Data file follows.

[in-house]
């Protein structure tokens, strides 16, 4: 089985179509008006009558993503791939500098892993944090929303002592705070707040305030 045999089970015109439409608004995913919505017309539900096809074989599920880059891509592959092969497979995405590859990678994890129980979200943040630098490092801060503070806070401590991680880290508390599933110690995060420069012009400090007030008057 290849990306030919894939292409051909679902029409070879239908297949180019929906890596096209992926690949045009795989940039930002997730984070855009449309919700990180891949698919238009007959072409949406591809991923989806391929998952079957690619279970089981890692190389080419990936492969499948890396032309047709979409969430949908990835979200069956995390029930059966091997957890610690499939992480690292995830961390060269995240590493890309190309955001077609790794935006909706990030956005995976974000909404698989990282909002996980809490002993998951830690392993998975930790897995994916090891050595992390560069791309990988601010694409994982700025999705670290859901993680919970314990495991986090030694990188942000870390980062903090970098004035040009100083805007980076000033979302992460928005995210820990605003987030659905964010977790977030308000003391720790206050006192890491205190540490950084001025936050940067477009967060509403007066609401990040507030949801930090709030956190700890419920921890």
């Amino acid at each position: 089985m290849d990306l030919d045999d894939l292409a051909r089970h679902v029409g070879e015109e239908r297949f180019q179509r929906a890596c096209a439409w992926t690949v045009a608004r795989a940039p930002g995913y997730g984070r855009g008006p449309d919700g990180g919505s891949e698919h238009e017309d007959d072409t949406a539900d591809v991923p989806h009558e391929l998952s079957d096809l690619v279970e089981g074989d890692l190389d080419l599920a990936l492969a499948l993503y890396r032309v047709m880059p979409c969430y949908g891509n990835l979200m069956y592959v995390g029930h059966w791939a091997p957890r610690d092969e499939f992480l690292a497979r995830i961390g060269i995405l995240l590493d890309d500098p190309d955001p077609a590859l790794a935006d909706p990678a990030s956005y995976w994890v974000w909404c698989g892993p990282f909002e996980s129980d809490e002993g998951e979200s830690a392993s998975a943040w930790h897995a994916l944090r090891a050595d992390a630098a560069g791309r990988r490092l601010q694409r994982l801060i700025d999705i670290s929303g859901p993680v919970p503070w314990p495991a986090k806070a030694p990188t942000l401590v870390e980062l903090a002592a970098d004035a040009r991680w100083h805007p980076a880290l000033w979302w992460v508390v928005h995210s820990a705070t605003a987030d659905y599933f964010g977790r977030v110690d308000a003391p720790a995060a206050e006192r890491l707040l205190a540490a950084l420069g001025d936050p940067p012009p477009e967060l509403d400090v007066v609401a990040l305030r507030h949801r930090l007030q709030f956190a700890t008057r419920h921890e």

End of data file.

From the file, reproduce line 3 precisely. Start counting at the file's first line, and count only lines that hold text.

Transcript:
């Amino acid at each position: 089985m290849d990306l030919d045999d894939l292409a051909r089970h679902v029409g070879e015109e239908r297949f180019q179509r929906a890596c096209a439409w992926t690949v045009a608004r795989a940039p930002g995913y997730g984070r855009g008006p449309d919700g990180g919505s891949e698919h238009e017309d007959d072409t949406a539900d591809v991923p989806h009558e391929l998952s079957d096809l690619v279970e089981g074989d890692l190389d080419l599920a990936l492969a499948l993503y890396r032309v047709m880059p979409c969430y949908g891509n990835l979200m069956y592959v995390g029930h059966w791939a091997p957890r610690d092969e499939f992480l690292a497979r995830i961390g060269i995405l995240l590493d890309d500098p190309d955001p077609a590859l790794a935006d909706p990678a990030s956005y995976w994890v974000w909404c698989g892993p990282f909002e996980s129980d809490e002993g998951e979200s830690a392993s998975a943040w930790h897995a994916l944090r090891a050595d992390a630098a560069g791309r990988r490092l601010q694409r994982l801060i700025d999705i670290s929303g859901p993680v919970p503070w314990p495991a986090k806070a030694p990188t942000l401590v870390e980062l903090a002592a970098d004035a040009r991680w100083h805007p980076a880290l000033w979302w992460v508390v928005h995210s820990a705070t605003a987030d659905y599933f964010g977790r977030v110690d308000a003391p720790a995060a206050e006192r890491l707040l205190a540490a950084l420069g001025d936050p940067p012009p477009e967060l509403d400090v007066v609401a990040l305030r507030h949801r930090l007030q709030f956190a700890t008057r419920h921890e």